Driving from point A to point B is something that most of us take for granted. Cars are so embedded in our lives that it is almost a necessity for most families to have one or even two cars. However with the price of fuel getting ever more expensive, I believe that people are going to have to reduce their driving and start migrating towards either a different transport mechanism, or find different cars that do not rely on traditional fuel sources.
I suspect that people are too used to being able to transport themselves where ever that want to go to give that up. So I foresee a future of alternative vehicles starting to make up a larger percentage of the total vehicles on the road (within the next decade or so). At the moment there are a number of alternatives that are starting to make their way into the market place, but each one seems to have some form of limitation which is hindering large scale adoption of these different vehicles.
Future Car Technologies
There are plenty of different competing technologies in the future car space. These are just a few of them.
LNG fueled cars are actually reasonably common. These cars really took off back in 2008 when the price of fuel went ballistic and the price of gas was considerably cheaper. There is currently plenty of natural gas all over the world with new supply coming on almost everyday, but it is still a limited resource and so it may not prove to be a good alternative in the long run.
Electric cars aren’t a new idea, however the technology is making a resurgence as battery technology improves. The big sticking points are distance the car can travel on a single charge and the recharge time per battery. An option regarding recharge time is to have a swap and go battery system at service stations.
Electric cars would add significant load to existing power and transmission infrastructure.
Bio Fuel Cars
Bio fuels (Ethanol) is already used as a mixed blend option with traditional oil fuel. Harvesting enough bio fuels to transition entirely away from oil seems unlikely as things have to grow in order to produce this type of fuel, and existing engines cannot support any more than about a 10 to 15% blend.
Hydrogen cars were touted as the next big thing for quite a while, however the technology has thus far failed to live up to the hype.
Volkswagen’s Rudolf Krebs said in 2013 that “no matter how excellent you make the cars themselves, the laws of physics hinder their overall efficiency. The most efficient way to convert energy to mobility is electricity.” He elaborated: “Hydrogen mobility only makes sense if you use green energy”, but … you need to convert it first into hydrogen “with low efficiencies” where “you lose about 40 percent of the initial energy”. You then must compress the hydrogen and store it under high pressure in tanks, which uses more energy. “And then you have to convert the hydrogen back to electricity in a fuel cell with another efficiency loss”. Krebs continued: “in the end, from your original 100 percent of electric energy, you end up with 30 to 40 percent.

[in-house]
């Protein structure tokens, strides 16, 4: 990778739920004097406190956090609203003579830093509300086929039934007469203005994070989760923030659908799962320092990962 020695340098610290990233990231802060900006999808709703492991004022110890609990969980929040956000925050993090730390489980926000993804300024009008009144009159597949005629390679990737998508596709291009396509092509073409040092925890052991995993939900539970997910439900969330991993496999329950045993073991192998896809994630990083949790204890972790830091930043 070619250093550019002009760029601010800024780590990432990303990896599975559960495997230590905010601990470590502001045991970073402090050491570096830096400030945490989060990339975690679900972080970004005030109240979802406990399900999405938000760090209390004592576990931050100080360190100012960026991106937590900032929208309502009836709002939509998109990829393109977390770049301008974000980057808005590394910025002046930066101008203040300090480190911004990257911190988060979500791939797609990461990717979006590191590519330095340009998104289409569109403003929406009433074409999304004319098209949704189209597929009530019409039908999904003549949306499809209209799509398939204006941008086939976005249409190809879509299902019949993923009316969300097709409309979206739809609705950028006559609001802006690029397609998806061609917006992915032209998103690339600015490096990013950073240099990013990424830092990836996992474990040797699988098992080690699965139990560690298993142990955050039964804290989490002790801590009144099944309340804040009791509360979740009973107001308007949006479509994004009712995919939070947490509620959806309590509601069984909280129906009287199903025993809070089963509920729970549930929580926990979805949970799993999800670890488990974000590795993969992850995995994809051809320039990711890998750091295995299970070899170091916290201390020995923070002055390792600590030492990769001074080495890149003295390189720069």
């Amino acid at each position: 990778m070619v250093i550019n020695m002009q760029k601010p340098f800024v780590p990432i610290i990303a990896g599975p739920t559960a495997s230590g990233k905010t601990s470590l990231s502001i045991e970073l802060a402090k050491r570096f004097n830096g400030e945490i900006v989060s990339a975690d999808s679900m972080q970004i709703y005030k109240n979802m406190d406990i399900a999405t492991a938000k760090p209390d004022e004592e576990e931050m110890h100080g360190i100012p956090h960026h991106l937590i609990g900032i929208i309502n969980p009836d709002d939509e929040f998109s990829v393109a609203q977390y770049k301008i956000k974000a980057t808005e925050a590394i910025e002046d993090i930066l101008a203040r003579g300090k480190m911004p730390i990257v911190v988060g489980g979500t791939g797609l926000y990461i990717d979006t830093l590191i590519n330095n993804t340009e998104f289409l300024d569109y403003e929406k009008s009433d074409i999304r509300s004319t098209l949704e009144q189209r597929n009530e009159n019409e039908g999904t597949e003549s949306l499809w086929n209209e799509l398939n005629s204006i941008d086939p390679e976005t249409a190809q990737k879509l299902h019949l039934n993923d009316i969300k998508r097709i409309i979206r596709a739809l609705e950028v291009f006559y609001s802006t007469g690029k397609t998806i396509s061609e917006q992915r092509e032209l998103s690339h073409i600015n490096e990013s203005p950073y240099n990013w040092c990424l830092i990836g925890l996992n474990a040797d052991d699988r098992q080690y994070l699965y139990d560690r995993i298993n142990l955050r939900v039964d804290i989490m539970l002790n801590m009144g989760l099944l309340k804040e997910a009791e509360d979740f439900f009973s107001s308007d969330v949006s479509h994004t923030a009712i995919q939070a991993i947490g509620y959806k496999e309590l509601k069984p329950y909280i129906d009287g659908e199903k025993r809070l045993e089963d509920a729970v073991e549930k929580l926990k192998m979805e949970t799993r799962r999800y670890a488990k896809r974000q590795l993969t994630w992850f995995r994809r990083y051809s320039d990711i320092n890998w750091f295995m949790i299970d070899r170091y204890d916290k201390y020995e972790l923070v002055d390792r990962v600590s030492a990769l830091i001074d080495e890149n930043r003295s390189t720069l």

Compressed Air Cars
Compressed air cars are cars that use a motor powered by compressed air. The air is stored in a compressed tank and is refilled using a compressor.
Compressed Air Cars are not very energy efficient with all the conversion of energy from your power source to compressed air. They also have a number of limiting factors, particularly regarding distance a car can travel on air alone. The major benefit to air cars is that their only emission when driving is air, making it cleaner than most other fuels.
Solar Power Cars
Solar powered cars depend on cells that convert sunlight into electricity to drive electric motors. These cars are not widely available and are only really concept cars at this stage. There are many issues with solar cars, and most people only ever see them as a complementary technology to another alternative solution, rather than a standalone solution.
Perhaps none of the above technologies are going to come to much, and we might end up going back to steam cars? Let’s hope not.
There are plenty of reasons why each of these different technologies may not become mainstream and here are just a few of the big ones which I believe will continue to impede wide scale adoption.
Many of these alternative cars are REALLY expensive at the moment! This means that you will require a lot more money up front just to buy the car in the first place (when compared to a traditional hydrocarbon combustion engine car). This will mean you are more likely to require car finance in order to afford one of these cars. You may also need to go to specialist car financing companies like Get Approved who are more likely to understand the alternative car market and therefore more likely to approve your loan.
A major problem with adopting one of these alternate types of vehicles at this point in time is that there is a very real chance that a different alternate vehicle becomes the mainstream choice. The impact of this is that you may be left with something that becomes an abandoned legacy car – much like HD DVD’s are now after Blu-ray won the next generation media war.
Lack of Infrastructure
Infrastructure is another big concern should you want to buy an alternative car. Quite simply – there is a lack of infrastructure available to support these emerging car technologies. The entire system is setup to handle hydrocarbon vehicles and not much else.
Do you have an alternative car? Would you consider buying one? Is it too soon, too expensive, or are you just not interested?